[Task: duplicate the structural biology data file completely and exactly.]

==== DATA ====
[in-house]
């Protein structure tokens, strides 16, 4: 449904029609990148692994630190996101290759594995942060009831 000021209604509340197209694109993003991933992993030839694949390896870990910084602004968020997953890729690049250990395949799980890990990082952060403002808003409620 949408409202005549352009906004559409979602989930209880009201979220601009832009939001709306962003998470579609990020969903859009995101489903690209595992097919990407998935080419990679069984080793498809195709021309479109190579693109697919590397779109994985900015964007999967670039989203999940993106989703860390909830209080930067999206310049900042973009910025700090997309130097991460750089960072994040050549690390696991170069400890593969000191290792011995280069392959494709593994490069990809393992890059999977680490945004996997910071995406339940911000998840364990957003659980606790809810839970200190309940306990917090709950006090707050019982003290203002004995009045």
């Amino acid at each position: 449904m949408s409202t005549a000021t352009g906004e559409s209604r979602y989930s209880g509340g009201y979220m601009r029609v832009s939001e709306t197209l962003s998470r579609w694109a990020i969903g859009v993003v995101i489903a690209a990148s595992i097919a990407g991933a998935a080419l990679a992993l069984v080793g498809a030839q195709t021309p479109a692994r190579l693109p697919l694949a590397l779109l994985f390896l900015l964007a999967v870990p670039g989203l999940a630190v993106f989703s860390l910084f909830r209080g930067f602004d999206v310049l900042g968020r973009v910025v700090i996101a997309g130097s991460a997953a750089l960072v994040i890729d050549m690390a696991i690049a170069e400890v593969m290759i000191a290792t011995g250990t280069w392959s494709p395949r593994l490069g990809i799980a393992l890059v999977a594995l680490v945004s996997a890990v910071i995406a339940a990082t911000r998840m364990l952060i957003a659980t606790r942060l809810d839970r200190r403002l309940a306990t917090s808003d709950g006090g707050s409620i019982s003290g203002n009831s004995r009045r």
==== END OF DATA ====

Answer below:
[in-house]
């Protein structure tokens, strides 16, 4: 449904029609990148692994630190996101290759594995942060009831 000021209604509340197209694109993003991933992993030839694949390896870990910084602004968020997953890729690049250990395949799980890990990082952060403002808003409620 949408409202005549352009906004559409979602989930209880009201979220601009832009939001709306962003998470579609990020969903859009995101489903690209595992097919990407998935080419990679069984080793498809195709021309479109190579693109697919590397779109994985900015964007999967670039989203999940993106989703860390909830209080930067999206310049900042973009910025700090997309130097991460750089960072994040050549690390696991170069400890593969000191290792011995280069392959494709593994490069990809393992890059999977680490945004996997910071995406339940911000998840364990957003659980606790809810839970200190309940306990917090709950006090707050019982003290203002004995009045």
């Amino acid at each position: 449904m949408s409202t005549a000021t352009g906004e559409s209604r979602y989930s209880g509340g009201y979220m601009r029609v832009s939001e709306t197209l962003s998470r579609w694109a990020i969903g859009v993003v995101i489903a690209a990148s595992i097919a990407g991933a998935a080419l990679a992993l069984v080793g498809a030839q195709t021309p479109a692994r190579l693109p697919l694949a590397l779109l994985f390896l900015l964007a999967v870990p670039g989203l999940a630190v993106f989703s860390l910084f909830r209080g930067f602004d999206v310049l900042g968020r973009v910025v700090i996101a997309g130097s991460a997953a750089l960072v994040i890729d050549m690390a696991i690049a170069e400890v593969m290759i000191a290792t011995g250990t280069w392959s494709p395949r593994l490069g990809i799980a393992l890059v999977a594995l680490v945004s996997a890990v910071i995406a339940a990082t911000r998840m364990l952060i957003a659980t606790r942060l809810d839970r200190r403002l309940a306990t917090s808003d709950g006090g707050s409620i019982s003290g203002n009831s004995r009045r």